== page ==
The Cadillac Lyriq looks to be the crossover SUV teased already. It looks smooth on the outside, and shows plenty on the infotainment end inside. There was a 34-inch OLED curved display stretching from the driver’s side over towards the passenger end. The screen was in the same vein as the one already seen in the 2021 Escalade recently showcased at the Canadian AutoShow in Toronto.

Cadillac will be turning the lights onto the Lyriq for the public in April, though it’s less clear when the Celestiq might see the same light. The concept luxury sedan had no rearview mirrors or door handles, making it literally one of the smoothest cars I’ve seen to date. It also harkens back to a golden age for Cadillac with the roomy interior and trunk space. Remember the old ‘boats’ from the 70s and 80s that mobsters could use to hide a body or two? Yeah, that’s the kind of space this vehicle had. The interior had a large curved display inside, plus another one sticking out between the driver and passenger.

There were nine vehicles in total, all EVs representing all four brands (Cadillac, Chevy, GMC and Buick). Most, if not all, are going to eventually go into production as part of the EV rollout over the next few years.

Charging forward

Beyond cost, CEO Mary Barra acknowledged the other obvious adoption hurdle: charging. Or more acutely, where to charge and how long it takes. To get the ball rolling and set an example, the company added 3,500 new EV charging plugs at its facilities in Canada and the U.S., marking a three-fold increase over what it had before. These would be Level 2 chargers capable of giving the Bolt 40km in range for every hour of charging.

It makes sense that a company coming out with several EVs in the coming years would incentivize its own employees to drive them and charge at work, and GM hopes other enterprises follow suit and do the same. Market research is telling the company that EV sales can go up six-fold when workplace charging is available, so there’s also that.

However, there’s still the nagging issue of charging stations out in the wild. Currently, 80 percent of Bolt owners charge at home or work because of the convenience and economics in calculating those options relative to range. There are about 25,000 Level 2 charging stations in Canada and the U.S., yet only 2,800 DC fast charging stations. GM says the latter number is growing amid partnerships with charging vendors, like ChargePoint, EVgo and EV Connect.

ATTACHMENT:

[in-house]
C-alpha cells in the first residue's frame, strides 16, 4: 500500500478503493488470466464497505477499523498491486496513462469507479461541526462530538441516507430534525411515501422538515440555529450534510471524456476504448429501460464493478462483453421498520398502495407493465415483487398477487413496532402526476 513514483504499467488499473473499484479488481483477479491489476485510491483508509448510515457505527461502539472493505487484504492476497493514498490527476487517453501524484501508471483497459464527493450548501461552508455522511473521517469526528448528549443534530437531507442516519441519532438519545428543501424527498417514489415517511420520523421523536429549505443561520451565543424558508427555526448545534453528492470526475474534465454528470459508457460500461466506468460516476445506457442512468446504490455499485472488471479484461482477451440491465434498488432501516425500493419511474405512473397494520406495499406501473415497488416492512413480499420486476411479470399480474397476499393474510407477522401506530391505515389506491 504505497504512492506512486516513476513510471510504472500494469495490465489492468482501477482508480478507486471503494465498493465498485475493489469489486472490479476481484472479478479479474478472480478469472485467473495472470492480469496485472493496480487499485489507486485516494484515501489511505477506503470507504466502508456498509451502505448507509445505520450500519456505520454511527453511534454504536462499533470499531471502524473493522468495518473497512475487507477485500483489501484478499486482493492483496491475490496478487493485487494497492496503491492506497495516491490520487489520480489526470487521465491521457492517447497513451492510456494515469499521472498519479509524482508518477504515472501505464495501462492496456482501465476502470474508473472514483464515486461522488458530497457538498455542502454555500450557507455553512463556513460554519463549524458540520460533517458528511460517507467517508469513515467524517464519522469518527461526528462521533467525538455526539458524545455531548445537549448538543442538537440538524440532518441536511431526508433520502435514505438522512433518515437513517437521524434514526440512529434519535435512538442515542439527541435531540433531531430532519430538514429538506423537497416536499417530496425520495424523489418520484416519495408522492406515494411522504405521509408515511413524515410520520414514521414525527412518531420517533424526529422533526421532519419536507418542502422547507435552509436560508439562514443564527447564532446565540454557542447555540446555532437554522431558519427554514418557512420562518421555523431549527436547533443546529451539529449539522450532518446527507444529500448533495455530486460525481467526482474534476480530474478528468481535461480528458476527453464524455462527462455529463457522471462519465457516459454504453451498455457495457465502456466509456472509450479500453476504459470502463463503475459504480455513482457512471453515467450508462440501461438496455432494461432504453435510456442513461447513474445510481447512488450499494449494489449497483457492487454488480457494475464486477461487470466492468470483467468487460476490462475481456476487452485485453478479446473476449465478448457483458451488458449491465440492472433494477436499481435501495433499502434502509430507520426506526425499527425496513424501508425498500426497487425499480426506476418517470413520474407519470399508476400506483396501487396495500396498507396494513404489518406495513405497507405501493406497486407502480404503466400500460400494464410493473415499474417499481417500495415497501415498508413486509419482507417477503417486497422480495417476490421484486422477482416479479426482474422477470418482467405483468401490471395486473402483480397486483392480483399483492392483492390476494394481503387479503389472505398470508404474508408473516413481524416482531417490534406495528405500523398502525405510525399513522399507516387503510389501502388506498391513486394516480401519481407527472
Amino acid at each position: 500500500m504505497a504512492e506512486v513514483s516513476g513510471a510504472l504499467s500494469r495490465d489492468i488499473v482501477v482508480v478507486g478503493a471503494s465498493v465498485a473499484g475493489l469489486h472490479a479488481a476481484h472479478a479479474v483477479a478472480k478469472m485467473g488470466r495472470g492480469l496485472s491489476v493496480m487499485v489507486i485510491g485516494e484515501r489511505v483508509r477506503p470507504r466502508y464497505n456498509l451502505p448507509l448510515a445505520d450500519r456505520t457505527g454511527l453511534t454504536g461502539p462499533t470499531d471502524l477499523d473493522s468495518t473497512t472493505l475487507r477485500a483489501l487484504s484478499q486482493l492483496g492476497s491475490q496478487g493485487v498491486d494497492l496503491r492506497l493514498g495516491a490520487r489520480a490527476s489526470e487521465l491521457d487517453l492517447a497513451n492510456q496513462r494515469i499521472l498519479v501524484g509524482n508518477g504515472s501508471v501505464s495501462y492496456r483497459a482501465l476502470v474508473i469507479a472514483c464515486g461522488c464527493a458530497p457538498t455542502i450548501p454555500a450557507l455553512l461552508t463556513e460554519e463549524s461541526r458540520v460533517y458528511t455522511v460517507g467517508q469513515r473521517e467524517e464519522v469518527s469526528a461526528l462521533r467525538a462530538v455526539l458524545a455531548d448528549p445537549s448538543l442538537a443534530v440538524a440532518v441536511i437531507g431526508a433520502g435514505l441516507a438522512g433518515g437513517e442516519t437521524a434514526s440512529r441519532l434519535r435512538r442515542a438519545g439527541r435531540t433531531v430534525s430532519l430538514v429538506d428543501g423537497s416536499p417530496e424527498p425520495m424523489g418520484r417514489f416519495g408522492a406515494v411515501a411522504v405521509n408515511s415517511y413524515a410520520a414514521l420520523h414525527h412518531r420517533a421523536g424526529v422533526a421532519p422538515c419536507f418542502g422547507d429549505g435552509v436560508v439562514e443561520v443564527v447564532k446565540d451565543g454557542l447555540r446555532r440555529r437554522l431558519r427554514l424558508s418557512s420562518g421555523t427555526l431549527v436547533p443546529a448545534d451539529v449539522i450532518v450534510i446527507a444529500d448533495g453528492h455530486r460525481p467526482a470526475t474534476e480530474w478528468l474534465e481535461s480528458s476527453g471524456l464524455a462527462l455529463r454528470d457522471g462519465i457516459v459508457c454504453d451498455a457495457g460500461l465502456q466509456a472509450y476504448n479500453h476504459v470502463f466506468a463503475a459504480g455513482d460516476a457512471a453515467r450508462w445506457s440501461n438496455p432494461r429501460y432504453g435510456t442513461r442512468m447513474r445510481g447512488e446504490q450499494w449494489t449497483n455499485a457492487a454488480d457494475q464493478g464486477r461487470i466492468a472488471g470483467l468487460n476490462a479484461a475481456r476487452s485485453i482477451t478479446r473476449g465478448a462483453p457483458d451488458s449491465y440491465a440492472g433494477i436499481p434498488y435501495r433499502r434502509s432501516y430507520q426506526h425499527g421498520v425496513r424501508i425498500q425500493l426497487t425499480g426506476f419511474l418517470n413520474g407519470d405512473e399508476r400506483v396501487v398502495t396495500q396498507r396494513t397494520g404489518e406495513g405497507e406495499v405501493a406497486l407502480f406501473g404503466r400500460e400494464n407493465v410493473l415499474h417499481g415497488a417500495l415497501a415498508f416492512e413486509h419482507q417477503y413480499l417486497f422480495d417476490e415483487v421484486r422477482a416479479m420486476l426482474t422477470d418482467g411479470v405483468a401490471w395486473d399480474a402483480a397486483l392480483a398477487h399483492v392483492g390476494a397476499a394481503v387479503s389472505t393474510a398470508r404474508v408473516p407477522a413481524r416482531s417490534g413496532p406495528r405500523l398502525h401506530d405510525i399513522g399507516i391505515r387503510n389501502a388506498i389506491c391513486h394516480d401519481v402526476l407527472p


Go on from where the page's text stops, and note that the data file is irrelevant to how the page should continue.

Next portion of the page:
GM’s mobile apps, starting with myChevy for the Bolt, will map out all charging locations, and determines which are the best to go to for a navigated route. One catch is that none of this plugs into CarPlay or Android Auto, meaning if you’re using Waze, Google Maps or Apple Maps, the mapping and charging info from myChevy doesn’t appear there. You would essentially have to mount your phone where it’s visible to get wind of where the charging stations along the route are.

To be fair, Google Maps already offers EV stations as an option when setting a route, including real-time availability, just like in myChevy. Waze hasn’t yet, whereas Apple Maps does. It’s just not as intricate in exploring range like myChevy does, which uses a dotted line to indicate a safe distance for a roundtrip route, and a highlighted area noting how far the car can go until it runs out of power.

Electric avenue

Given GM’s resources and history, a strategy like this might have resonated strongly in, say, 2014, but like other automakers, battery technology was cited as a reason for them dragging their feet. It’s a debatable issue beyond the scope of this story, but in any case, the company is fully committed to seeing this through, no matter where it leads.

The Ultium battery is a critical element — so much so, in fact, that GM and LG Chem are building a massive $2.3 billion (U.S.) facility in Lordstown, Ohio to produce them. It’s still unproven as the game-changer GM is touting it to be, and it looks like its performance will be a determining factor in how vigorous this EV strategy turns out to be.

Image credit: GM